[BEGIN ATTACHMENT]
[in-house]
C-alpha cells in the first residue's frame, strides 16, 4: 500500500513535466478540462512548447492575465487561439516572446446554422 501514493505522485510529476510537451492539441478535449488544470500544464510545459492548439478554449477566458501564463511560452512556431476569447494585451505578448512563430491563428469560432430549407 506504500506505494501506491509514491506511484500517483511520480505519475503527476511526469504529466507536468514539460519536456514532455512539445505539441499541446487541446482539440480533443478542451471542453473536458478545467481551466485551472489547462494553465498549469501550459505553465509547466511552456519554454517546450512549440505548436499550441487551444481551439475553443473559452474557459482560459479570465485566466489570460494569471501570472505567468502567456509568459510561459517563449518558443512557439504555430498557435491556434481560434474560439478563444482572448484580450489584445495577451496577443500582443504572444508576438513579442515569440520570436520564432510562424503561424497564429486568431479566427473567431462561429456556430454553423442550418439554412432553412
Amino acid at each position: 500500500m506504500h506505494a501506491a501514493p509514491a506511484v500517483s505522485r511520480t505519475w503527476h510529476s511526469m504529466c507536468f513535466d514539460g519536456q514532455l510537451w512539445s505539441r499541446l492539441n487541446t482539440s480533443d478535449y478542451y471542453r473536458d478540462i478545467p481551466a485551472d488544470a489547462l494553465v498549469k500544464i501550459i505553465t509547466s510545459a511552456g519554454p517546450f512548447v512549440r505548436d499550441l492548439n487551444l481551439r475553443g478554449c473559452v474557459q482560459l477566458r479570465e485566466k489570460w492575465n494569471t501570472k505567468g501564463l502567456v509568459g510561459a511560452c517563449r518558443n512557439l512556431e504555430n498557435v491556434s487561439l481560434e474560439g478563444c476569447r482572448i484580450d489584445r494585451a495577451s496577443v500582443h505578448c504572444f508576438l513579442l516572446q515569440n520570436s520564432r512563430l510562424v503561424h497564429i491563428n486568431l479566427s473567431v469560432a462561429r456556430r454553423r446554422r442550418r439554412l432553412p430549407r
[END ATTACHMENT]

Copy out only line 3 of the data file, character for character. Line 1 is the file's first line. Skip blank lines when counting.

Amino acid at each position: 500500500m506504500h506505494a501506491a501514493p509514491a506511484v500517483s505522485r511520480t505519475w503527476h510529476s511526469m504529466c507536468f513535466d514539460g519536456q514532455l510537451w512539445s505539441r499541446l492539441n487541446t482539440s480533443d478535449y478542451y471542453r473536458d478540462i478545467p481551466a485551472d488544470a489547462l494553465v498549469k500544464i501550459i505553465t509547466s510545459a511552456g519554454p517546450f512548447v512549440r505548436d499550441l492548439n487551444l481551439r475553443g478554449c473559452v474557459q482560459l477566458r479570465e485566466k489570460w492575465n494569471t501570472k505567468g501564463l502567456v509568459g510561459a511560452c517563449r518558443n512557439l512556431e504555430n498557435v491556434s487561439l481560434e474560439g478563444c476569447r482572448i484580450d489584445r494585451a495577451s496577443v500582443h505578448c504572444f508576438l513579442l516572446q515569440n520570436s520564432r512563430l510562424v503561424h497564429i491563428n486568431l479566427s473567431v469560432a462561429r456556430r454553423r446554422r442550418r439554412l432553412p430549407r